Already a gifted researcher, Taiwan native wins 2009 Nominata Award
By Russell Rian
At the age of 13, Heng-Chi Lee watched as his mother died of cancer.
“I was first attracted to the biomedical science because she passed away due to colon cancer and since then, something inside kept pushing me to pursue my passion that would hopefully benefit the human being in treating diseases,” said Dr. Lee, now 29.
|Dr. Heng-Chi Lee|
Dr. Lee was born and grew up in Taipei, Taiwan, and discovered more passion for molecular biology while attending Cheng-Kung High School in Taipei. “I got a taste of how DNA and protein works to regulate a lot of biological processes in a biology class,” he recalled. “Since then I have been interested in studying molecular-based biology. It excites me very much.”
To recognize his research achievements, Dr. Lee was selected for the 2009 Nominata Award, the highest honor bestowed by the UT Southwestern Graduate School of Biomedical Sciences.
“I was thrilled and felt so fortunate. UT Southwestern has one of the best research-oriented graduate programs in the U.S. A lot of great science happens here, so it’s really an honor to be selected among the best for this honor,” he said.
The Nominata Award was created by the Graduate Student Organization in 1980 to stimulate academic excellence and research achievement among the advanced graduate students. The Committee on Graduate School Awards, composed of graduate faculty, judges nominees on academic and research performance. The honor includes a $2,000 award, and the winner presents the last seminar of the academic year in the University Lecture Series.
After high school, Dr. Lee attended the highly respected National Yang-Ming University in Taiwan, and came across UT Southwestern on several Top 10 lists when he began searching for further opportunities. “The academic excellence attracted me to
UT Southwestern,” he said. He applied and was accepted to the division of biological sciences graduate program in 2003.
“After I came to UT Southwestern, during one of my rotations, Dr. Yi Liu, professor of physiology, described how he was trying to develop a new research area called RNA interference. I was completely impressed and excited about how small RNA [ribonucleic acid] molecules can regulate genes, which might have great potential to discover novel biological mechanisms, so I decided to join his lab,” Dr. Lee said. “Things have been very exciting in the last two years. We discovered a novel role of small RNAs in DNA damage response and uncovered a new small RNA biogenesis pathway.”
RNA interference and related pathways are evolutionarily conserved gene silencing mechanisms that utilize small RNAs to regulate gene expression, development, genome stability and host-defense responses. Dr. Lee and colleagues have been collecting and sequencing millions of small RNAs in filamentous fungus Neurospora crassa, an organism that broadly employs gene silencing in regulation of gene expression to understand the RNAi pathway.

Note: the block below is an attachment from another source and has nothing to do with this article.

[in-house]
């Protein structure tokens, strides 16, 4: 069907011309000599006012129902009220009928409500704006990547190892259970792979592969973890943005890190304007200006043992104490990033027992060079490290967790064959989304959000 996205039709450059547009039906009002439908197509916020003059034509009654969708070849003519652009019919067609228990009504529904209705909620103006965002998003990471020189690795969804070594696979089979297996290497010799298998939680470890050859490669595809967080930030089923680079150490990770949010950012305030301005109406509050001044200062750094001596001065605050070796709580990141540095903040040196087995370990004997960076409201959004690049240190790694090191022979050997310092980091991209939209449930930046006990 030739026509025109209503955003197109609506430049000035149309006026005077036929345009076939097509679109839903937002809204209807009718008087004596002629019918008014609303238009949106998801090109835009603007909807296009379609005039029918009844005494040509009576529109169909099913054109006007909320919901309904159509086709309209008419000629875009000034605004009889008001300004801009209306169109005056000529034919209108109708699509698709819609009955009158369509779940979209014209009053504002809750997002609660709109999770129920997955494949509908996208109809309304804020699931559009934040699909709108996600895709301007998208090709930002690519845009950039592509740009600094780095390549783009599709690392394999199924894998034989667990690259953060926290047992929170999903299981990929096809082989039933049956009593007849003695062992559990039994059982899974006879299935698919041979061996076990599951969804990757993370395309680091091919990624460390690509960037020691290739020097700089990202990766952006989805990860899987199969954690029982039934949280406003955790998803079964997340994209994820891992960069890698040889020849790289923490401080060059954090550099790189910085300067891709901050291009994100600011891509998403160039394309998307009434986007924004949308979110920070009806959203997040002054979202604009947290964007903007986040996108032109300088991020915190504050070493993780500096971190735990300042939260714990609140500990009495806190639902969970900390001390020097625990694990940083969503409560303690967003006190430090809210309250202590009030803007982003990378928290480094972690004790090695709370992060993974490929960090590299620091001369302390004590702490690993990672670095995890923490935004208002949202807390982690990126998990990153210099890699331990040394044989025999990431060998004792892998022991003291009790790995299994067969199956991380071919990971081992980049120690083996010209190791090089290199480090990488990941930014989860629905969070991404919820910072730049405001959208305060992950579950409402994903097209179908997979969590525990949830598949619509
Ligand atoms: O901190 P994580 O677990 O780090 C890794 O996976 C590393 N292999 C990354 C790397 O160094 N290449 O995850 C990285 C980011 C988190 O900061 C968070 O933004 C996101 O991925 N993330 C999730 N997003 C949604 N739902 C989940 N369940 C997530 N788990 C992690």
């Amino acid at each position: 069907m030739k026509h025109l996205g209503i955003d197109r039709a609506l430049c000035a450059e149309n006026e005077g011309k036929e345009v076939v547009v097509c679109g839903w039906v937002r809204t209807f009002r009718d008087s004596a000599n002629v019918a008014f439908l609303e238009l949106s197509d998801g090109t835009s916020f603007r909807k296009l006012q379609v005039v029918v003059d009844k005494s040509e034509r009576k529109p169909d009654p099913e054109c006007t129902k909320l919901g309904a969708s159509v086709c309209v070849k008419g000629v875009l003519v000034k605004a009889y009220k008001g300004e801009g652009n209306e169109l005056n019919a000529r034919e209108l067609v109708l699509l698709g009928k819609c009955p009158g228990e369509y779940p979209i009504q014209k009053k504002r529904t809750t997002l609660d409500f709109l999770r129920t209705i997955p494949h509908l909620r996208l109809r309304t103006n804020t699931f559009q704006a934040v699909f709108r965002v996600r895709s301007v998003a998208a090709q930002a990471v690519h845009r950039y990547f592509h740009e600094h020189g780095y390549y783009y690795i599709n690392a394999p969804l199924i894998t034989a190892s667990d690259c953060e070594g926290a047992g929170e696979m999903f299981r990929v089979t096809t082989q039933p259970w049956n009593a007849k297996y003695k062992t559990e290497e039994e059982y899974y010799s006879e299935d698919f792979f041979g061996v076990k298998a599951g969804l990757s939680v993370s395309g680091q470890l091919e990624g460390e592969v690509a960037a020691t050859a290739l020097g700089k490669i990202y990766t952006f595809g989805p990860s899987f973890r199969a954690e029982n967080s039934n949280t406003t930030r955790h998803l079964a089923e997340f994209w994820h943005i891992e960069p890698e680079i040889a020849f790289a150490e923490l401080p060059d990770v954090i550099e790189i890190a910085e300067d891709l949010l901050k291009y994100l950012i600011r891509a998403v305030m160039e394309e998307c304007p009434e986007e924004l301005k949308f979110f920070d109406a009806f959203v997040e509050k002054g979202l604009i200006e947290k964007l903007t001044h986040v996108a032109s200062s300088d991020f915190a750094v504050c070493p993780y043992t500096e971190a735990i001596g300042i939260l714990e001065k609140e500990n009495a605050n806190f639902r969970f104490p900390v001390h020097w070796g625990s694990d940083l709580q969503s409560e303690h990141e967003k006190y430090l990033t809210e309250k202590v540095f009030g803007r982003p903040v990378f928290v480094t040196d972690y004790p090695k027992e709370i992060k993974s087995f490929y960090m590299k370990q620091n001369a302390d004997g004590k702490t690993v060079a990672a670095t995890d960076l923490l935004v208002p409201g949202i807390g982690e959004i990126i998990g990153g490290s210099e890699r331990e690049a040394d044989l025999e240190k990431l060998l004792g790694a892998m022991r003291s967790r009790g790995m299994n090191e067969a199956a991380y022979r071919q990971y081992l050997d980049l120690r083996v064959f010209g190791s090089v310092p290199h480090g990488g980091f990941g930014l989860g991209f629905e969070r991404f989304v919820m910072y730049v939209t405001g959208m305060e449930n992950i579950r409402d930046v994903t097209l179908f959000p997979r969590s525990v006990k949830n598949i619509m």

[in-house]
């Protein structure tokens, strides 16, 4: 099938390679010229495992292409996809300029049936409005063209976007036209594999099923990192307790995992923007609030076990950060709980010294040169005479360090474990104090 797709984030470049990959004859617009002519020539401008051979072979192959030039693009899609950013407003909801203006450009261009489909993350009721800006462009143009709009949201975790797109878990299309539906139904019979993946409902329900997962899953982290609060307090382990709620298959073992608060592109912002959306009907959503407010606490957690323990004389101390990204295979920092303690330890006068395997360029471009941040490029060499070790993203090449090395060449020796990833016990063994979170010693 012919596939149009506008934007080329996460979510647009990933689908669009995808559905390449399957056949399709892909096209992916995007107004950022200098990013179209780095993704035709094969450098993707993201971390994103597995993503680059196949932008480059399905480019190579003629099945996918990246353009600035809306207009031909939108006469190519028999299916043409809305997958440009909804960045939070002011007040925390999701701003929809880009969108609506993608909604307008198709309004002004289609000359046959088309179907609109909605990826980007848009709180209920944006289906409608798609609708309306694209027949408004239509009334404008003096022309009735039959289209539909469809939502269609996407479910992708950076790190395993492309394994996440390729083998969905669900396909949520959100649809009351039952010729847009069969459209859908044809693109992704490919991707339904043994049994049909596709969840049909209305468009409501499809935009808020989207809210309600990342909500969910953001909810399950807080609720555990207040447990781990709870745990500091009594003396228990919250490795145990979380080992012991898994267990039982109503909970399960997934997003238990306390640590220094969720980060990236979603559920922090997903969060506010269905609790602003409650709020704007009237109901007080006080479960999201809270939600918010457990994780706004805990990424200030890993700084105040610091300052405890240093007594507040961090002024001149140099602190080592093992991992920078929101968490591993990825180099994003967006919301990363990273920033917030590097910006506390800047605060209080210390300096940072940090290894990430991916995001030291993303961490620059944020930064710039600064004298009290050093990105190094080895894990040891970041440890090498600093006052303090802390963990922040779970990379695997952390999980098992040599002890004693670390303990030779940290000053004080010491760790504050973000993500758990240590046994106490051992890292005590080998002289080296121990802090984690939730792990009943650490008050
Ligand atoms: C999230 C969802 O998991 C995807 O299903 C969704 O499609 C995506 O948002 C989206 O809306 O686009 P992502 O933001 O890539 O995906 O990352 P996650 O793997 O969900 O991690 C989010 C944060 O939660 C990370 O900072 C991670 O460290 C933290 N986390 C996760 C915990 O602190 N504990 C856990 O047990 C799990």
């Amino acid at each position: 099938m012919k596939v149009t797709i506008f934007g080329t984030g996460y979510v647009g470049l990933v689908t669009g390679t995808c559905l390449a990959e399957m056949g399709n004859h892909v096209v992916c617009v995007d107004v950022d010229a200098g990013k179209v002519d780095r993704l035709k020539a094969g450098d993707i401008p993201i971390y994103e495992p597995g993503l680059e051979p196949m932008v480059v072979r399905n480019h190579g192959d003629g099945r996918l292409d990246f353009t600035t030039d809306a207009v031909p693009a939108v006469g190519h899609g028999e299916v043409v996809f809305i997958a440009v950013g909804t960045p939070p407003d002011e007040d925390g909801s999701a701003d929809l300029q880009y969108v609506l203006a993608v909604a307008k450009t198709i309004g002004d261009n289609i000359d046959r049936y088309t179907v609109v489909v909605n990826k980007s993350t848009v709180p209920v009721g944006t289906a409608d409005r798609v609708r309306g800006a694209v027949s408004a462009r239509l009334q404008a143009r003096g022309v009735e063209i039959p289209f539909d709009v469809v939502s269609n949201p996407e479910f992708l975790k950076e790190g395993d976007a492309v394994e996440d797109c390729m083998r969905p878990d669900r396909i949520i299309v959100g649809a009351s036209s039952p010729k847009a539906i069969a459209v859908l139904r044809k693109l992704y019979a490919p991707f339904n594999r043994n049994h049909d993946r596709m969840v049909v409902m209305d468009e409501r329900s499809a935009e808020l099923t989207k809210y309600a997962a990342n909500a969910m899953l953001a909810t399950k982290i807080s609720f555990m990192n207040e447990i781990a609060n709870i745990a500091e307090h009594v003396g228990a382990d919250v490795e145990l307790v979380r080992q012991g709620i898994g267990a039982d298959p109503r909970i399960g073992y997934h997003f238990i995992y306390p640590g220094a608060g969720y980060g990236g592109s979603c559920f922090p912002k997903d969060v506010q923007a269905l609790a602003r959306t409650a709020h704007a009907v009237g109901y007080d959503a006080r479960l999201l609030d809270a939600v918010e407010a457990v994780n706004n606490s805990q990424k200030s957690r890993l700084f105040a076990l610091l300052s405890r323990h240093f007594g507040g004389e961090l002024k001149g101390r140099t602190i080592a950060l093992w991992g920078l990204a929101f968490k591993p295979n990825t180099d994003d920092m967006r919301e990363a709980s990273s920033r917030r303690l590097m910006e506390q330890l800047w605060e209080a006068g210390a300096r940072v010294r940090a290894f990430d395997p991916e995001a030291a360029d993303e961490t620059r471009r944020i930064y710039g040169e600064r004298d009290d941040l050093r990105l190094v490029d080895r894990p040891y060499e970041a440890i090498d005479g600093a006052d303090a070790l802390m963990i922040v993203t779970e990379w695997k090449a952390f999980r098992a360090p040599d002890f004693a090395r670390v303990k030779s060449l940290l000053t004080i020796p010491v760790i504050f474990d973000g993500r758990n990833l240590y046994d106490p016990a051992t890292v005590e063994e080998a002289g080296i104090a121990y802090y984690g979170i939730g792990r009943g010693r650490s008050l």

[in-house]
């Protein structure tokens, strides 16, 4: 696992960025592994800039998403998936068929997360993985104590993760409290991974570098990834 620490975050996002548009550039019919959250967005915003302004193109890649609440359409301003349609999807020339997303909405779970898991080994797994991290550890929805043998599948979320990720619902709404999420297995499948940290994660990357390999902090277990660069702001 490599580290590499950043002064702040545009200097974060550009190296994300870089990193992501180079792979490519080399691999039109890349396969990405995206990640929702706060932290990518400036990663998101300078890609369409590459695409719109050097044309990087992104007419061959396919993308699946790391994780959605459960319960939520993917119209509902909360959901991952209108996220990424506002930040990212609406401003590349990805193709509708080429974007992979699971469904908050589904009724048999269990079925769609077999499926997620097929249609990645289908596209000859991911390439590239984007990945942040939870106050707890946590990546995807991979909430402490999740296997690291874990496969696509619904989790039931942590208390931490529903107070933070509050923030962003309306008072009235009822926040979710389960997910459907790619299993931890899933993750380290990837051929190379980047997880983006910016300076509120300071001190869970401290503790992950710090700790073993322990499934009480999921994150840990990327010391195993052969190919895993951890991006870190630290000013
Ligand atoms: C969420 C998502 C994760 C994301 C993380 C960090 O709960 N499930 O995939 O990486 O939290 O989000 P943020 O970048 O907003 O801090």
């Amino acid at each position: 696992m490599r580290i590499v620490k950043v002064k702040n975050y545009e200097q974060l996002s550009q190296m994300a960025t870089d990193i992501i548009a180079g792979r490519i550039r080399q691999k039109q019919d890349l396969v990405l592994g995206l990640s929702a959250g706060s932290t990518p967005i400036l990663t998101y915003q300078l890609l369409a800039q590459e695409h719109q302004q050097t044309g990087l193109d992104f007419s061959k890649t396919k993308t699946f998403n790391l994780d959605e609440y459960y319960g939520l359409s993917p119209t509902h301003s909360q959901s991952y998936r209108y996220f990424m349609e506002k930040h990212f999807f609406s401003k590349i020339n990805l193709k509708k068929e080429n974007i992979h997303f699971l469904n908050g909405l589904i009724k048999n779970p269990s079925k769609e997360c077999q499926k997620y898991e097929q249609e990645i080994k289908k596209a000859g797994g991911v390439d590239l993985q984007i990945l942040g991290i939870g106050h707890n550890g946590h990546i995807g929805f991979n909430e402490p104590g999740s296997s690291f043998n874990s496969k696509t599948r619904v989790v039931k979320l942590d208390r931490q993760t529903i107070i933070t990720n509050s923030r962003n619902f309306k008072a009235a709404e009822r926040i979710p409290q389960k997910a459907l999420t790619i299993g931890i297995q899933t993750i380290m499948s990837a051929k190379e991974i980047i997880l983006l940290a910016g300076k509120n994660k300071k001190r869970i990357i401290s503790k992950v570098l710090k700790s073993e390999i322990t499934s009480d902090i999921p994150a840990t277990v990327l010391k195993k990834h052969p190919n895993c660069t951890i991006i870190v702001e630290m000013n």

“It is exciting that several types of small RNAs we discovered in this simple eukaryotic organism can provide important information on how RNAi pathways are evolved and have a lot of implications for higher organisms,” Dr. Lee said. The work has been featured on the cover of Nature magazine, among other publications.
“I enjoy doing research,” said Dr. Lee. “It’s a very rewarding experience when you can discover something completely new. That’s the attractiveness of doing science — knowing that the discovery could benefit and contribute to the scientific community.”
“As a graduate student, Heng-Chi has demonstrated academic excellence and an exceptional level of research achievement. His accomplishments serve as an outstanding example for all students here at UT Southwestern,” said his mentor, Dr. Liu, whose lab studies circadian clock and RNAi.
“His ability to carry out independent research, as well as his scientific insight and creativity, made him stand out,” added Dr. Liu, who is the Louise W. Khan Scholar in Medical Research 1999-2003. “He’s been a truly remarkable student.”
Outside the lab, Dr. Lee plays soccer and basketball and is a Dallas Mavericks fan, along with his wife, a registered nurse. “We married in 2004 during the halftime of the Dallas Mavs game,” with about 40 friends in attendance, an event that was plastered across the huge video screen at the American Airlines Center.
Even though family members are still far away in Taiwan, Dr. Lee talks with his father by phone regularly.
“He was really supportive in terms of my decision to pursue my passion in the U.S.,” Dr. Lee said.
He and his father also share a passion for music. His father is a piano teacher, and Dr. Lee has continued his love of piano, which he began learning at the age of 8. He now plays in a UT Southwestern trio that also includes a violin and cello. The trio played at the annual winter music festival on campus and sometimes plays at medical center functions.